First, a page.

(c) On "Disqualified Persons" Can be imposed on trustees, officers, donor, members of donor's family and other related parties who engage in "excess benefit" transactions with the supporting foundation. Can be imposed on the Foundation's officers, donors of Donor-Advised Fund (if donor deemed to have substantial influence over supporting charity), members of donors' family and other related parties who engage in "excess benefit" transactions with the Foundation. Can be imposed on "disqualified persons" who participate in an act of "self-dealing."
5. Operating Restrictions      
(a) Donor's Role in Decisions Donor cannot control Board. Donor recommends grants; the Foundation approves. Grants that are not inconsistent with the general purposes of the Foundation are considered. Donor can control Board.
(b) Limits on "Self-Dealing" (Other than General IRC § 501(c)(3) and State Law Limitations) Limit on "excess benefit" transactions between the supporting foundation and trustees, officers, donor, members of donor's family and other related parties Limit on "excess benefit" transactions between the Foundation and donor, members of donor's family and other related parties, if donor deemed to have "substantial influence" over the Foundation. Because of potential penalty taxes, there can be no business transactions between a private foundation and its "disqualified persons"--trustees, officers, donors, who are "substantial contributors," members of their families and other related entities.
(c) Payout Requirements None. Income can be accumulated for a reasonable period for future charitable projects. The Foundation may choose to allow accumulation of income for donor-advised funds individually or as a whole. An amount equal to 5% of a private foundation's investment assets must be distributed annually to avoid penalty taxes. Accumulation for specific projects, with IRS approval, permitted under certain circumstances.
(d) Limits on "Business Holdings" No limit on amount or types of interests in business entities that can be held, aside from limits under State law rules governing investments by a charitable entity. Same as Supporting Foundation, except the Foundation may impose limits. Because of potential penalty taxes, divestiture required if the combined holdings of a private foundation and its "disqualified persons" are more than 20% of the voting stock of a corporation or 20% of the profits interest of a partnership; amounts held by "disqualified persons" reduce permitted holdings of the foundation; no holdings in unincorporated business permitted.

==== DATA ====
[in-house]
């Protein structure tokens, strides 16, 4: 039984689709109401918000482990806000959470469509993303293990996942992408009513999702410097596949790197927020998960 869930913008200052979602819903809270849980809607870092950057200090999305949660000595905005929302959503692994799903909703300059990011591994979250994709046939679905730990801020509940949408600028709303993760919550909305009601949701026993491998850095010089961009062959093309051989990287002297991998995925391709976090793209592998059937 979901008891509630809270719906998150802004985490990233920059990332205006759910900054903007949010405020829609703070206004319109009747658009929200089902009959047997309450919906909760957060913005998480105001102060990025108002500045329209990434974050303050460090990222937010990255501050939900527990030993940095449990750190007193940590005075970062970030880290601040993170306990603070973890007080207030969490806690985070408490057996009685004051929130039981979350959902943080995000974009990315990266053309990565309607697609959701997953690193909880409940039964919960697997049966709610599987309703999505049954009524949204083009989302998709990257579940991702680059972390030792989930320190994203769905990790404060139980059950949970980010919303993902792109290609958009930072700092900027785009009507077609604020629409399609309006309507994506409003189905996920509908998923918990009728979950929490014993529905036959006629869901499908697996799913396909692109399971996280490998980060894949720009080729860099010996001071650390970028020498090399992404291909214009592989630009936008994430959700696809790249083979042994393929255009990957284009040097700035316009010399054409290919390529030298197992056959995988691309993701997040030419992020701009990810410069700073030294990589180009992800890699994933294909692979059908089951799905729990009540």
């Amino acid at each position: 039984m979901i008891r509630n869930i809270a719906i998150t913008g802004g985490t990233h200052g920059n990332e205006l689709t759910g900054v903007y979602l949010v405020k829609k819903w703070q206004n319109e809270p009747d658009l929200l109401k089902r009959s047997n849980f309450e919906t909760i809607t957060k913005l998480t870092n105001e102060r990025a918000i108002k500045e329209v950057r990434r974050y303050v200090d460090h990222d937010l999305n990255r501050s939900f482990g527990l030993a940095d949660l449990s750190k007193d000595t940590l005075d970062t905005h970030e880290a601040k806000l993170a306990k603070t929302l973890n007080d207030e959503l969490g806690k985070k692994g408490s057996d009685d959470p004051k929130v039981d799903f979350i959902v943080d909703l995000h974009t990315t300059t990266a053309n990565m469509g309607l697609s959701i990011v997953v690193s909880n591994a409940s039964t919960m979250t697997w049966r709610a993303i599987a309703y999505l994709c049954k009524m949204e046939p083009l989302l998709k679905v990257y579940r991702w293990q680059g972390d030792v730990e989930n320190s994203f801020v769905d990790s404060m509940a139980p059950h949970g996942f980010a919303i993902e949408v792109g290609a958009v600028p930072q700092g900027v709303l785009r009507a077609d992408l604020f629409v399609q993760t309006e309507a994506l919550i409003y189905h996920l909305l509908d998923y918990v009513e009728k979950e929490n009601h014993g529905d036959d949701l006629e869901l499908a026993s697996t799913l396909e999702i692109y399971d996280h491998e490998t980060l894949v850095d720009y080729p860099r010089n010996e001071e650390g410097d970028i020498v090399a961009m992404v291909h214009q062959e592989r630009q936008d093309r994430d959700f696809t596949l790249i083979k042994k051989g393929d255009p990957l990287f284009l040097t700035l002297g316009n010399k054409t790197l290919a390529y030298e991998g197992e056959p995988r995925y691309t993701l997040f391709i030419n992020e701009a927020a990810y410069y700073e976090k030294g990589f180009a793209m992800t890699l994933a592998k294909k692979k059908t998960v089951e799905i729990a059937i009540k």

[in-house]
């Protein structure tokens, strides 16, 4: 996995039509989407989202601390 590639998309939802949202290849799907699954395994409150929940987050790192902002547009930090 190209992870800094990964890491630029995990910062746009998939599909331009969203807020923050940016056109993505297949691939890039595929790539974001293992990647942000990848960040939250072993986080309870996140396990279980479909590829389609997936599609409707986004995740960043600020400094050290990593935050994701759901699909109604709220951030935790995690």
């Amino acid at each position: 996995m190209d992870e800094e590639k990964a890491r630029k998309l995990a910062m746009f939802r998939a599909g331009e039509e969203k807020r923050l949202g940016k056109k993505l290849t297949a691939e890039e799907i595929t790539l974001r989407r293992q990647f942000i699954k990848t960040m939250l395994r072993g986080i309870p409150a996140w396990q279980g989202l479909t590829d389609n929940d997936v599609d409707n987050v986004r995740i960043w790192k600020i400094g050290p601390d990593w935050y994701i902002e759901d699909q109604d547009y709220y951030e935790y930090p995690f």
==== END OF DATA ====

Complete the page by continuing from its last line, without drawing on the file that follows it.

(e) Limits on Investments (Other than General IRC § 501(c)(3) Limitations and State Law Limitations) No limits. Same as Supporting Foundation, except the Foundation may impose limits. Because of potential penalty taxes, jeopardizing investments must be avoided, i.e., federal standard applied, requiring exercise of ordinary business care and prudence in making investments.
(f) Limits on Grants and Activities Grants and activities must be in furtherance of exempt purposes; non-charitable activities permitted if "insubstantial." Grants and activities must be in furtherance of exempt purposes of the Foundation. Grants and activities must be in furtherance of exempt purposes. Because of potential penalty taxes, improper expenditures ("taxable expenditures") must be avoided; these include grants to individuals or to other private foundations or non-charitable entities, unless special procedures are followed, and non-charitable expenditures, including unreasonable administrative expenses.
6. Reports to IRS Annual report on Form 990 (and Form 1023, exemption application) available for public inspection; no notice of availability required to be published; copies required to be furnished on request; however, donors do not have to be disclosed. Anonymous giving is possible. Same as Supporting Foundation; but all donations to, grants from, and investments of Donor-Advised Fund grouped with those of the Foundation. Annual report on Form 990-PF; more detailed reporting and allocation of expenditures required; Form 990-PF required to be filed with State Attorney General; donors not protected against public disclosure (i.e., anonymous giving not possible)
7. Succession at Death Voting members (or Board, if no voting members) name successors. The Jewish Community Foundation allows one successor generation. Voting members (or Board if no voting members) name successors.

Adapted from "Comparison of Supporting Foundations, Donor-Advised Funds and Private Foundations", Paul Feinberg 2003.